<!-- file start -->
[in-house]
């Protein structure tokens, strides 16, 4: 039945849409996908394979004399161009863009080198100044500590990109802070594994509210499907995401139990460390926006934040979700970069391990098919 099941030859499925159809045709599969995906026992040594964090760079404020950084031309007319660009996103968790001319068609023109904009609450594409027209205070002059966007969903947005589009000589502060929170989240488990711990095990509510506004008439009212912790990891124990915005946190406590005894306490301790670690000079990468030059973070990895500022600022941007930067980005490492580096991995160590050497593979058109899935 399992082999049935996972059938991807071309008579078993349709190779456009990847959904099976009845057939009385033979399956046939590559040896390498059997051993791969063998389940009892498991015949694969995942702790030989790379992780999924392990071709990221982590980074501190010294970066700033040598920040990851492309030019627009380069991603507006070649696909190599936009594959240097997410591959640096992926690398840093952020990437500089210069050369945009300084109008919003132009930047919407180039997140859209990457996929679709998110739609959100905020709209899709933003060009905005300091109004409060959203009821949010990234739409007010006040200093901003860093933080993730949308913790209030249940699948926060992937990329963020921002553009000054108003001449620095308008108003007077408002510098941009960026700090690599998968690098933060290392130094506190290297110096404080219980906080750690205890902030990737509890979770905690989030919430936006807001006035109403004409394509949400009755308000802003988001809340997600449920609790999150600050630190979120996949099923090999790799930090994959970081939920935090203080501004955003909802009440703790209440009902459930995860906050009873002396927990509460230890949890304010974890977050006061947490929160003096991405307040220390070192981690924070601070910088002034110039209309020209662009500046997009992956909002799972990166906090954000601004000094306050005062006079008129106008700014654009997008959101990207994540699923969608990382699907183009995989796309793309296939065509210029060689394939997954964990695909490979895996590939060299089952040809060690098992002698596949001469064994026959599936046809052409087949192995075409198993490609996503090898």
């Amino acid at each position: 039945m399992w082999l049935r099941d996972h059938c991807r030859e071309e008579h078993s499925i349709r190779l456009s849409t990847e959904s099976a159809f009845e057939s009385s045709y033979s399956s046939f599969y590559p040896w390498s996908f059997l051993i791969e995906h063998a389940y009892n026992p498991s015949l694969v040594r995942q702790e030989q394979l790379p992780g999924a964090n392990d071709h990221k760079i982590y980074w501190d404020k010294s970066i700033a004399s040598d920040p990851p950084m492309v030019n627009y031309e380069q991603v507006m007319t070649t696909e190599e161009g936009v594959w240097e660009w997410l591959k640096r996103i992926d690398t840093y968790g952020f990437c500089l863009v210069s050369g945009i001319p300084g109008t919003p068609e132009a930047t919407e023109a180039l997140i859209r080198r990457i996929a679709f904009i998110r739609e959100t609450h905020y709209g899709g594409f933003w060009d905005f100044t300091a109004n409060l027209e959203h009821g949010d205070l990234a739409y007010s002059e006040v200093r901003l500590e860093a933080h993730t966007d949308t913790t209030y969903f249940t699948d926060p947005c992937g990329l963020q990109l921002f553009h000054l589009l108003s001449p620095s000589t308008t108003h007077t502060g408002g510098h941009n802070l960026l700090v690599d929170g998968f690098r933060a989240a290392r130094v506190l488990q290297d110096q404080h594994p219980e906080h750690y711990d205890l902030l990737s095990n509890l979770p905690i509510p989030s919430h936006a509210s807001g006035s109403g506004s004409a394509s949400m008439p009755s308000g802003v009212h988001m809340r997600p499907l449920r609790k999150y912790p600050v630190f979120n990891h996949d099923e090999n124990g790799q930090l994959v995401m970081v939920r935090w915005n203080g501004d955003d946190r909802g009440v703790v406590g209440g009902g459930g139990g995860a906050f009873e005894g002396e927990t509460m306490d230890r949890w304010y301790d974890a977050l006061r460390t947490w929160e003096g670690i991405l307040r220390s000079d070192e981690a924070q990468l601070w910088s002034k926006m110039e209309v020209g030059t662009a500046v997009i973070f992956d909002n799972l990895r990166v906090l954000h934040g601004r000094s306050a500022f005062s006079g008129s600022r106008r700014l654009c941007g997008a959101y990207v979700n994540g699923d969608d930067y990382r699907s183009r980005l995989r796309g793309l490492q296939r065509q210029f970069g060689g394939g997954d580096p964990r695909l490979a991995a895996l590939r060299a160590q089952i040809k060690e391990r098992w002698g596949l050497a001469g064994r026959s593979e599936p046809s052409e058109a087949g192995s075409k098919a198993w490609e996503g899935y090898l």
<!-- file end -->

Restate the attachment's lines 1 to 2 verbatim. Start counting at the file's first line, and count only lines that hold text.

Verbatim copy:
[in-house]
């Protein structure tokens, strides 16, 4: 039945849409996908394979004399161009863009080198100044500590990109802070594994509210499907995401139990460390926006934040979700970069391990098919 099941030859499925159809045709599969995906026992040594964090760079404020950084031309007319660009996103968790001319068609023109904009609450594409027209205070002059966007969903947005589009000589502060929170989240488990711990095990509510506004008439009212912790990891124990915005946190406590005894306490301790670690000079990468030059973070990895500022600022941007930067980005490492580096991995160590050497593979058109899935 399992082999049935996972059938991807071309008579078993349709190779456009990847959904099976009845057939009385033979399956046939590559040896390498059997051993791969063998389940009892498991015949694969995942702790030989790379992780999924392990071709990221982590980074501190010294970066700033040598920040990851492309030019627009380069991603507006070649696909190599936009594959240097997410591959640096992926690398840093952020990437500089210069050369945009300084109008919003132009930047919407180039997140859209990457996929679709998110739609959100905020709209899709933003060009905005300091109004409060959203009821949010990234739409007010006040200093901003860093933080993730949308913790209030249940699948926060992937990329963020921002553009000054108003001449620095308008108003007077408002510098941009960026700090690599998968690098933060290392130094506190290297110096404080219980906080750690205890902030990737509890979770905690989030919430936006807001006035109403004409394509949400009755308000802003988001809340997600449920609790999150600050630190979120996949099923090999790799930090994959970081939920935090203080501004955003909802009440703790209440009902459930995860906050009873002396927990509460230890949890304010974890977050006061947490929160003096991405307040220390070192981690924070601070910088002034110039209309020209662009500046997009992956909002799972990166906090954000601004000094306050005062006079008129106008700014654009997008959101990207994540699923969608990382699907183009995989796309793309296939065509210029060689394939997954964990695909490979895996590939060299089952040809060690098992002698596949001469064994026959599936046809052409087949192995075409198993490609996503090898």